Mrs Travers Smith may not then have suspected that Hugh Lane was on board the Luisitana, however fears about his safety had first reached Ireland around midday on May 5th. His Aunt, Lady August Gregory, Patron of Dublin’s Abbey Theatre, heard a rumour from the postman that the Lusitania had been lost, then a telegram arrived from a New York lawyer to confirm this and inquiring after Hugh Lane’s safety. Lady Gregory was entertaining guests at the time, including playwright George Bernard Shaw, but worried for her nephew she quickly enclosed the telegram in a letter to another Abbey Theatre Director, W.B. Yeats, and began to make further inquiries (Gregory, 1921 p 215-216) By the time Mrs Travers Smith sat down at the Ouija board in Dublin, concerns about Hugh Lane’s safety had been circulating in Ireland for more than two days, particularly in the theatrical circles of which her séance partner Lennox Robinson (former Manager of the Abbey theatre) and her house guest, Geraldine Cummins (recently produced Abbey playwright) were very much a part. As evidence for a spirit world, this case is much less impressive than would appear at first glance. From the point of view of historical accuracy, a sharp-eyed reader will spot other irregularities, as well as some printers’ errors which will hopefully be ironed out in a second edition. Nevertheless, if you are a Spiritualist you will like this book, if you have friends who are Spiritualists they would probably like to receive it as a present, and for hard-core historians and researchers, Alan Gauld’s excellent book Mediumship and Survival can still be tracked down on Ebay and Amazon Marketplace.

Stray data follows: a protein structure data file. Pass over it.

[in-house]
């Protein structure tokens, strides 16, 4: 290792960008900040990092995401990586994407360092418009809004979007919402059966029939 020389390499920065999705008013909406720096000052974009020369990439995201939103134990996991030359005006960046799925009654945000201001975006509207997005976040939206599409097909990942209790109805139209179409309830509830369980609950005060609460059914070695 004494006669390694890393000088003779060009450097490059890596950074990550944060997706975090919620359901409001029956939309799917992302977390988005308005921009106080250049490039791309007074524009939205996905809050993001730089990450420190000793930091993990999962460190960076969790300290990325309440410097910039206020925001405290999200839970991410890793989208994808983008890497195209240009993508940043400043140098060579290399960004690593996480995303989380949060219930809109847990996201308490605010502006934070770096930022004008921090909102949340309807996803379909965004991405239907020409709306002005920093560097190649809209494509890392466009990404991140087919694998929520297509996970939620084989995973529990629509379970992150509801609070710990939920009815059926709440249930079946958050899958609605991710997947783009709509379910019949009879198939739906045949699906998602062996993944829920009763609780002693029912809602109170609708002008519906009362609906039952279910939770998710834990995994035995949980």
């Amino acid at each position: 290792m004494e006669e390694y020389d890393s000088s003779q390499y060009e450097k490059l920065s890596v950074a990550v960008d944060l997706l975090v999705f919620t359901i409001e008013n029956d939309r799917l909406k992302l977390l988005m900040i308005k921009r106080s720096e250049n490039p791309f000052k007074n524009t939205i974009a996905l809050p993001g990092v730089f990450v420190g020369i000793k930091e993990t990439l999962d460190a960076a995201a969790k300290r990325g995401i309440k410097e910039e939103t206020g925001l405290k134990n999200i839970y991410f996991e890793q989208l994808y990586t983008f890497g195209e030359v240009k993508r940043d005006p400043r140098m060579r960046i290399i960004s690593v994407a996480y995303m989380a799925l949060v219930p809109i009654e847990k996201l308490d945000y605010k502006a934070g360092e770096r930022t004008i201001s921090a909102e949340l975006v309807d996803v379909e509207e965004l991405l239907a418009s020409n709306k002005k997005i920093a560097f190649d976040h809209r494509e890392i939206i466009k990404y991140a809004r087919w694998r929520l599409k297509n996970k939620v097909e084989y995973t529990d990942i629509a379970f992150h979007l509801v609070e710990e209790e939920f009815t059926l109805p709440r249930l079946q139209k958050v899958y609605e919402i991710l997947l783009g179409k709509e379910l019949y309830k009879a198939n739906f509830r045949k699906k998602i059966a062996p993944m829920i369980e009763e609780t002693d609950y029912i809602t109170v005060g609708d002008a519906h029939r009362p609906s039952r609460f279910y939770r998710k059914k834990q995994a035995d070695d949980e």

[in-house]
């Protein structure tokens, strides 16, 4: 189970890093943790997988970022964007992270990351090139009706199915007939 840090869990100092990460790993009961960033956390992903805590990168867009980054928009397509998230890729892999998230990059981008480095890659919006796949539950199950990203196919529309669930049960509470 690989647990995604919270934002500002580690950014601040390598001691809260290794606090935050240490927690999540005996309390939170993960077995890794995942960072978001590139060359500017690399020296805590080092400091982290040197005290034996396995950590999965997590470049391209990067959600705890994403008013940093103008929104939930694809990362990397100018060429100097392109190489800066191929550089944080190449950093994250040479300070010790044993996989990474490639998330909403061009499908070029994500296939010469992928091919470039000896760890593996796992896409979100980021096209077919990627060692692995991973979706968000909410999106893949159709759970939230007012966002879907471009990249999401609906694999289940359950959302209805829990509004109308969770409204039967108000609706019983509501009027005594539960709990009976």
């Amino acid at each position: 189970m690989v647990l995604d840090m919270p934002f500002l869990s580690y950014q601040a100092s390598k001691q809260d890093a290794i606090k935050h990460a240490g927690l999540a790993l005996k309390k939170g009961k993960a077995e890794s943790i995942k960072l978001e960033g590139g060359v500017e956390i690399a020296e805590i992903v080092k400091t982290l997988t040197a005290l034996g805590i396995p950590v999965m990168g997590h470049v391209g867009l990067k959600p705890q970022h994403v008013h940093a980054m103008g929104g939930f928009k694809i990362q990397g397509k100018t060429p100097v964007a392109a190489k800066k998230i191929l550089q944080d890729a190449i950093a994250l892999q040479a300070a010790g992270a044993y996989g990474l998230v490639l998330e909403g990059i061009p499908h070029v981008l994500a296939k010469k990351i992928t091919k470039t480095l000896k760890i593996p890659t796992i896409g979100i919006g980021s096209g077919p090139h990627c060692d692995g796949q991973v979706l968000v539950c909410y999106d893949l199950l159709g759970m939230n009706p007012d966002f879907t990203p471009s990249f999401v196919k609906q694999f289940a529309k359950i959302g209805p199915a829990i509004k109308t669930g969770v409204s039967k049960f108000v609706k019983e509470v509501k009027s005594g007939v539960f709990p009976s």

Wendy Cousins